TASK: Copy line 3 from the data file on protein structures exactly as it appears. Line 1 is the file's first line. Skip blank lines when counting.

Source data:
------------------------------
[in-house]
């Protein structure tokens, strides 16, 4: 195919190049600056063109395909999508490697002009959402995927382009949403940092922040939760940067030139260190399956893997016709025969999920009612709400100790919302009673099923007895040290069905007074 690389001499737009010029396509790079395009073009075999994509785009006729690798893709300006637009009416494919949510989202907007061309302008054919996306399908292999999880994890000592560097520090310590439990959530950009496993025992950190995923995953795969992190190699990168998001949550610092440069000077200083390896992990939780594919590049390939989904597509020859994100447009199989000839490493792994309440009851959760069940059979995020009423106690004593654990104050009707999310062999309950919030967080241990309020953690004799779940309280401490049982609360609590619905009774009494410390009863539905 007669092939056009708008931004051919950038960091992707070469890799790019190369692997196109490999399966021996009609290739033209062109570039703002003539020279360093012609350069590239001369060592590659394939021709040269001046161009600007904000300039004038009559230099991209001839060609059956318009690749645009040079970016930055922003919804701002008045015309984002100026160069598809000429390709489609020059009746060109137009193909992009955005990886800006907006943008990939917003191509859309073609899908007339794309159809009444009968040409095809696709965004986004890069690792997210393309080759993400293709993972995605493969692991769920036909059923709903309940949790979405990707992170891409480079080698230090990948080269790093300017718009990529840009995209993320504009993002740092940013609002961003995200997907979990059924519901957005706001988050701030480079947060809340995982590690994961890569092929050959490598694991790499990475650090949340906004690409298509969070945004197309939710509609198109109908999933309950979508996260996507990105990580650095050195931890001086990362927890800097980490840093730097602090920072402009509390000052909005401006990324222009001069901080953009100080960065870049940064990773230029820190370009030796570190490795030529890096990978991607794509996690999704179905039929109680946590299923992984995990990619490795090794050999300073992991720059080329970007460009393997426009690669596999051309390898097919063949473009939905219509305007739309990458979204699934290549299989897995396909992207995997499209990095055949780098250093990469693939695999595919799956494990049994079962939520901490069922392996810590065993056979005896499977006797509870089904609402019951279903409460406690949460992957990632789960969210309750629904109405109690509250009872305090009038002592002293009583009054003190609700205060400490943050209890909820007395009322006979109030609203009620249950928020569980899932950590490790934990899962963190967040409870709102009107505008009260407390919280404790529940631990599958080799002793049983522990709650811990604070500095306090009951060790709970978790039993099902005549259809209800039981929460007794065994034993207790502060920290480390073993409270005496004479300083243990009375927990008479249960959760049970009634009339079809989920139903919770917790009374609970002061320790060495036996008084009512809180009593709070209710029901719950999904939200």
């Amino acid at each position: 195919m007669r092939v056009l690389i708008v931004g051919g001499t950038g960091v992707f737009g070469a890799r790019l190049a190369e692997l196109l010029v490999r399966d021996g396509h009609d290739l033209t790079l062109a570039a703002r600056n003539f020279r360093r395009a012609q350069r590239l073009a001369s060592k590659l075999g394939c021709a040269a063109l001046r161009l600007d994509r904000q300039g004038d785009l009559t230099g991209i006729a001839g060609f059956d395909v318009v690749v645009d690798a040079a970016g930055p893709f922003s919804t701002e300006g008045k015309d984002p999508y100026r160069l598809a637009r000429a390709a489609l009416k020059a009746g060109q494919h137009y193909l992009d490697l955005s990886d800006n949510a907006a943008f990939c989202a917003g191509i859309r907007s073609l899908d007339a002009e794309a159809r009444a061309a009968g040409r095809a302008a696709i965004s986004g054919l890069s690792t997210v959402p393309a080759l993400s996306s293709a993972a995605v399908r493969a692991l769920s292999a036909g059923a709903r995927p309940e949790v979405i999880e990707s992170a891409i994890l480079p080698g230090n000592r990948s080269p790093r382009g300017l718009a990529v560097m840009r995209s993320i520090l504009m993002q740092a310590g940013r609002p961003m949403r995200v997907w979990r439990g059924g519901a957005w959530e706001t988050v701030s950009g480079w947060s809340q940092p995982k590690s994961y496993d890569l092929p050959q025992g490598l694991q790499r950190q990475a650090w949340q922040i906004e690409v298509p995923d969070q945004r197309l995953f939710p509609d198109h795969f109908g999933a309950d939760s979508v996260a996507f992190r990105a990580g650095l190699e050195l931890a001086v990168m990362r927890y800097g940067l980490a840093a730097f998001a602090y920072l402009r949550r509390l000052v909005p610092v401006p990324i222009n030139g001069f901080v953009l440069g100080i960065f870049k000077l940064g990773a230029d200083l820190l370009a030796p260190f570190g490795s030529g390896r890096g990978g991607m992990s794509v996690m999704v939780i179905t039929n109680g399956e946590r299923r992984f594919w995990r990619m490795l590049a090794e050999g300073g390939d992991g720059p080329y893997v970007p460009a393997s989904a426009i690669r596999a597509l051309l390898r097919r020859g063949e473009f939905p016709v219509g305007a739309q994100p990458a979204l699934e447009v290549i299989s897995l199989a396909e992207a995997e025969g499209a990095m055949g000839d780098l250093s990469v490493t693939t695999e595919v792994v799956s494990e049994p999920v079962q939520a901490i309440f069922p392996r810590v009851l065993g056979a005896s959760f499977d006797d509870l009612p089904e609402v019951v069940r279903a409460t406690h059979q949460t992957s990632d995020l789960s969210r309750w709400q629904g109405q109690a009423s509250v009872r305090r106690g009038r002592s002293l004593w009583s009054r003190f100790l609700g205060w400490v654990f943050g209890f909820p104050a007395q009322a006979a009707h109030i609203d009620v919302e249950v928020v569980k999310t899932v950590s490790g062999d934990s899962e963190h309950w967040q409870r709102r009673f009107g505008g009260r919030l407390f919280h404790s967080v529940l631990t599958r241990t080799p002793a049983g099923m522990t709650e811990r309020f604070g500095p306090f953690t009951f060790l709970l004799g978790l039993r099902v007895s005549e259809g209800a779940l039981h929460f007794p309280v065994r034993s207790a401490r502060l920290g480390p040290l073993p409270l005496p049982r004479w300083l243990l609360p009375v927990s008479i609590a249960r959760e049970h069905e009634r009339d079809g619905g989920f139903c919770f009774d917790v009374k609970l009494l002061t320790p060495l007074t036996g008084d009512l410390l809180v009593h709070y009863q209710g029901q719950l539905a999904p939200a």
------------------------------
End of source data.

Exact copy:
């Amino acid at each position: 195919m007669r092939v056009l690389i708008v931004g051919g001499t950038g960091v992707f737009g070469a890799r790019l190049a190369e692997l196109l010029v490999r399966d021996g396509h009609d290739l033209t790079l062109a570039a703002r600056n003539f020279r360093r395009a012609q350069r590239l073009a001369s060592k590659l075999g394939c021709a040269a063109l001046r161009l600007d994509r904000q300039g004038d785009l009559t230099g991209i006729a001839g060609f059956d395909v318009v690749v645009d690798a040079a970016g930055p893709f922003s919804t701002e300006g008045k015309d984002p999508y100026r160069l598809a637009r000429a390709a489609l009416k020059a009746g060109q494919h137009y193909l992009d490697l955005s990886d800006n949510a907006a943008f990939c989202a917003g191509i859309r907007s073609l899908d007339a002009e794309a159809r009444a061309a009968g040409r095809a302008a696709i965004s986004g054919l890069s690792t997210v959402p393309a080759l993400s996306s293709a993972a995605v399908r493969a692991l769920s292999a036909g059923a709903r995927p309940e949790v979405i999880e990707s992170a891409i994890l480079p080698g230090n000592r990948s080269p790093r382009g300017l718009a990529v560097m840009r995209s993320i520090l504009m993002q740092a310590g940013r609002p961003m949403r995200v997907w979990r439990g059924g519901a957005w959530e706001t988050v701030s950009g480079w947060s809340q940092p995982k590690s994961y496993d890569l092929p050959q025992g490598l694991q790499r950190q990475a650090w949340q922040i906004e690409v298509p995923d969070q945004r197309l995953f939710p509609d198109h795969f109908g999933a309950d939760s979508v996260a996507f992190r990105a990580g650095l190699e050195l931890a001086v990168m990362r927890y800097g940067l980490a840093a730097f998001a602090y920072l402009r949550r509390l000052v909005p610092v401006p990324i222009n030139g001069f901080v953009l440069g100080i960065f870049k000077l940064g990773a230029d200083l820190l370009a030796p260190f570190g490795s030529g390896r890096g990978g991607m992990s794509v996690m999704v939780i179905t039929n109680g399956e946590r299923r992984f594919w995990r990619m490795l590049a090794e050999g300073g390939d992991g720059p080329y893997v970007p460009a393997s989904a426009i690669r596999a597509l051309l390898r097919r020859g063949e473009f939905p016709v219509g305007a739309q994100p990458a979204l699934e447009v290549i299989s897995l199989a396909e992207a995997e025969g499209a990095m055949g000839d780098l250093s990469v490493t693939t695999e595919v792994v799956s494990e049994p999920v079962q939520a901490i309440f069922p392996r810590v009851l065993g056979a005896s959760f499977d006797d509870l009612p089904e609402v019951v069940r279903a409460t406690h059979q949460t992957s990632d995020l789960s969210r309750w709400q629904g109405q109690a009423s509250v009872r305090r106690g009038r002592s002293l004593w009583s009054r003190f100790l609700g205060w400490v654990f943050g209890f909820p104050a007395q009322a006979a009707h109030i609203d009620v919302e249950v928020v569980k999310t899932v950590s490790g062999d934990s899962e963190h309950w967040q409870r709102r009673f009107g505008g009260r919030l407390f919280h404790s967080v529940l631990t599958r241990t080799p002793a049983g099923m522990t709650e811990r309020f604070g500095p306090f953690t009951f060790l709970l004799g978790l039993r099902v007895s005549e259809g209800a779940l039981h929460f007794p309280v065994r034993s207790a401490r502060l920290g480390p040290l073993p409270l005496p049982r004479w300083l243990l609360p009375v927990s008479i609590a249960r959760e049970h069905e009634r009339d079809g619905g989920f139903c919770f009774d917790v009374k609970l009494l002061t320790p060495l007074t036996g008084d009512l410390l809180v009593h709070y009863q209710g029901q719950l539905a999904p939200a």